National Defense Authorization Act

From Wikipedia, the free encyclopedia
Jump to: navigation, search
The National Defense Authorization Act (NDAA) is a United States federal law specifying the budget and expenditures of the United States Department of Defense. Each year's act also includes other provisions.
On December 31, 2011, President Barack Obama signed the 2012 act into law. On May 15, 2012, ruling on a suit brought by a number of private citizens, including Chris Hedges, Daniel Ellsberg, Noam Chomsky, and Birgitta Jónsdóttir claiming that the act allows indefinite military detention,[1] U.S. District Judge Katherine Harris blocked section 1021.[2][3] Her statement follows:
As set forth above, this Court has found that plaintiffs have shown a likelihood of success on the merits regarding their constitutional claim and it therefore has a responsibility to insure that the public’s constitutional rights are protected. Accordingly, this Court finds that the public interest is best served by the issuance of the preliminary relief recited herein.”[4]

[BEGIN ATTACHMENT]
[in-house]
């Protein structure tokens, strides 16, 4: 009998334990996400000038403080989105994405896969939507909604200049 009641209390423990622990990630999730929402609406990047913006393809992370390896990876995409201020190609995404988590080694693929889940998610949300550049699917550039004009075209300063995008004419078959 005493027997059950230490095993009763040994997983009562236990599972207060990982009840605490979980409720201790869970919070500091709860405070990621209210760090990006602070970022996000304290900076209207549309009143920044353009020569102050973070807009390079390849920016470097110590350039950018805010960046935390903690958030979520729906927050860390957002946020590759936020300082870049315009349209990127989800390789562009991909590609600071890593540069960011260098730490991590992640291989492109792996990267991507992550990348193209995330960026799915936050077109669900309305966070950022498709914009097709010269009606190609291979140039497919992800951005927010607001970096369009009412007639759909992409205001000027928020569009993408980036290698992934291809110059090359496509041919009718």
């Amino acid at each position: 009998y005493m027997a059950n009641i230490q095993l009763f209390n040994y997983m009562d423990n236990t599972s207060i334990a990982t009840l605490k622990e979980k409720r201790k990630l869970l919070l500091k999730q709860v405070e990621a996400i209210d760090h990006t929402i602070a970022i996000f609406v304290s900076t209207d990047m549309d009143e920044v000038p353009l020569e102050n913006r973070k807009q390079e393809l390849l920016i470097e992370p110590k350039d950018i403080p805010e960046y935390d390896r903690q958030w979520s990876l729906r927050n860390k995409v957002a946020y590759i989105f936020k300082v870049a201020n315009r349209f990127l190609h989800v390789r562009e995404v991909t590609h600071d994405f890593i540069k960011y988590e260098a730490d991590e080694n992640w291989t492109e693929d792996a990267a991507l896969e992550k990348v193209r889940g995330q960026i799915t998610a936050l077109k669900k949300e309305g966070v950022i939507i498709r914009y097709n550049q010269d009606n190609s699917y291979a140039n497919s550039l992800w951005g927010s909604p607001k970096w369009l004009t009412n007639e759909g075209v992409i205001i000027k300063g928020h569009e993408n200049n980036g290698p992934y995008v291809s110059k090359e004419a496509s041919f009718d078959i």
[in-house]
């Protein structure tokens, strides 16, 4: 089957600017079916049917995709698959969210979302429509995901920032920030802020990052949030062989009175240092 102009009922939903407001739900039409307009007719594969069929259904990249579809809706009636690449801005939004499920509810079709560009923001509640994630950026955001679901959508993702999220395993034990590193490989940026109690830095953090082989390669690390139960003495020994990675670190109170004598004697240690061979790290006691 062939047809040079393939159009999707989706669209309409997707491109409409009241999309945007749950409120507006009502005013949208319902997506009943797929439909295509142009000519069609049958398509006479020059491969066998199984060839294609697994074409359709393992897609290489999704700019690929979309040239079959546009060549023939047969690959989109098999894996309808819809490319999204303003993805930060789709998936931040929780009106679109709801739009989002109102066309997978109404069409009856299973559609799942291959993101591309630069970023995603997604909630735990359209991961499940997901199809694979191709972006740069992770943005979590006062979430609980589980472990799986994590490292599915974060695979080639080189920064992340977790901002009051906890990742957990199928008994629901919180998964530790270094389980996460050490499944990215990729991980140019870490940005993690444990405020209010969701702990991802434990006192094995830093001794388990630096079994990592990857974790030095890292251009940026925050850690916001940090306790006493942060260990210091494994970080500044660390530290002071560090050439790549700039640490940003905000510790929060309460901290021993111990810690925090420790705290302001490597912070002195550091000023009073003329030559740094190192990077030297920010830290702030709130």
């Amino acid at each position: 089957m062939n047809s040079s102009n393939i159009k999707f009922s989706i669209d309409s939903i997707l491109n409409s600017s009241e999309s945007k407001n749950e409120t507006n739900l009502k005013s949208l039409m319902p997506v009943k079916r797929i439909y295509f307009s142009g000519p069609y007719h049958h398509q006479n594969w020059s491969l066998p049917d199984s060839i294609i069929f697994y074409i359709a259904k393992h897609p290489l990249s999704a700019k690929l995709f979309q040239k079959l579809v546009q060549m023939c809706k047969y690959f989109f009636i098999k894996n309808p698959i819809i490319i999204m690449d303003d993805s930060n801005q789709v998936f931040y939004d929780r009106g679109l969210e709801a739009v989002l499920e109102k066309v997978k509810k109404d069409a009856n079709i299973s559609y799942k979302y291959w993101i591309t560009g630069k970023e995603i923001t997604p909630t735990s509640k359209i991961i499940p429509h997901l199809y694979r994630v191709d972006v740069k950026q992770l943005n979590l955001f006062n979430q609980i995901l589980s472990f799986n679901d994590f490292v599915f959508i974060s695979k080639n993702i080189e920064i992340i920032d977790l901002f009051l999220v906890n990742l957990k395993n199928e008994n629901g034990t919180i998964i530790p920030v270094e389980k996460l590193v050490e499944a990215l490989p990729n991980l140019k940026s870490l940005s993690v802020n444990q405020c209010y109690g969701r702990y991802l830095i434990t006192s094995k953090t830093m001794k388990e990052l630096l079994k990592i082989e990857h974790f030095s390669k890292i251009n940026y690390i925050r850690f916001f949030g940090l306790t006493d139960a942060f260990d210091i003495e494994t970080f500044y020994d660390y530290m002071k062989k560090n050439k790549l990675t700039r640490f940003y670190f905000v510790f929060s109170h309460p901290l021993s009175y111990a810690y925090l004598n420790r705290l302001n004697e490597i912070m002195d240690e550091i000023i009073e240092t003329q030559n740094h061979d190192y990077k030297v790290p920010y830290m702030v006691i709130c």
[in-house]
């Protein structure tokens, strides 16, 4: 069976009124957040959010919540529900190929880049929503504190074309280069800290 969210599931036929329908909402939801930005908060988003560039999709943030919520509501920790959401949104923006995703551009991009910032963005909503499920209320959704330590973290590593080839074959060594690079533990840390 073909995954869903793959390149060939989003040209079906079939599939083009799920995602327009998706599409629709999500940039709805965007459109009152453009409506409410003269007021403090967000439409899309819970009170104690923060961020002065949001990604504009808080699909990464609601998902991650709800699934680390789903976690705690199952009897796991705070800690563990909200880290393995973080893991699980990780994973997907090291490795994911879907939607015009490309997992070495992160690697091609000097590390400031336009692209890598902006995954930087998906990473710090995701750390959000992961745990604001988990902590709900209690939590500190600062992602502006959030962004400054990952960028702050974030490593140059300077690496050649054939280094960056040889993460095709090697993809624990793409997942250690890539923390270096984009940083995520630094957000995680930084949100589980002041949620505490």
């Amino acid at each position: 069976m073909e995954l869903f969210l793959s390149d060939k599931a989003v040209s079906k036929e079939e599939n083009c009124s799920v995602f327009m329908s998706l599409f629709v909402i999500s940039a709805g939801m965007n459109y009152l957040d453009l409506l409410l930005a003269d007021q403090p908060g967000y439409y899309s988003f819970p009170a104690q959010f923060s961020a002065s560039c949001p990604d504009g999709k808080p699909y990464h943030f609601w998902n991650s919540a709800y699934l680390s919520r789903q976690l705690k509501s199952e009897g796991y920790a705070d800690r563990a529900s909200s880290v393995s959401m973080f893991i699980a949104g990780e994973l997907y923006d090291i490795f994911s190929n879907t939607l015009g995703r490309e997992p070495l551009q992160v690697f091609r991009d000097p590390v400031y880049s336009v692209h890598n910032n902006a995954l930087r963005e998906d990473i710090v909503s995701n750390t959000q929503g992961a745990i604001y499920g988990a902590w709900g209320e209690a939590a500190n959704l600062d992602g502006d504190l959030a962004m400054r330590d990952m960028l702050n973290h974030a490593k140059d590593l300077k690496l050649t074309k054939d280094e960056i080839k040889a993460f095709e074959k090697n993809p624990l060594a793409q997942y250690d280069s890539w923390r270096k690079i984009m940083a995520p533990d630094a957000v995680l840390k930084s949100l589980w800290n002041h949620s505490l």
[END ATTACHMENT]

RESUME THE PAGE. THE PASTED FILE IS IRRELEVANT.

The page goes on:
The government sidestepped the ruling, saying, "The government construes this Court’s Order as applying only as to the named plaintiffs in this suit."[4]
The 2013 bill is currently being debated in Congress.[5][6]


Individual Acts

See also


  1. ^ "The Homeland Battlefield: ‘Hedges v. Obama’ Lawsuit Challenging NDAA Begins in NYC". The Sparrow Project - Publicity & Creative Direction for Grassroots Activists. 28 March 2012. Retrieved 13 July 2012.
  2. ^ Bob Van Voris and Patricia Hurtado (17 May 2012). "Military Detention Law Blocked By New York Judge". Bloomberg. Retrieved 13 July 2012.
  3. ^ Katz, Basil (16 May 2012). "Judge blocks indefinite military detention provisio". Reuters. Retrieved 13 July 2012.
  4. ^ a b Johnson, Dan (31 May 2012). "Obama Defies NDAA Ruling". The Western Center for Journalism. Retrieved 13 July 2012.
  5. ^ Alexander, David (18 May 2012). "House-backed defense budget sets up clash with Obama". Reuters. Retrieved 13 July 2012.
  6. ^ "Full Text of H.R. 4310: National Defense Authorization Act for Fiscal Year 2013". GovTrack. Retrieved 13 July 2012.

External links

To authorize appropriations for fiscal year 2012 for military activities of the Department of Defense]
View page ratings
Rate this page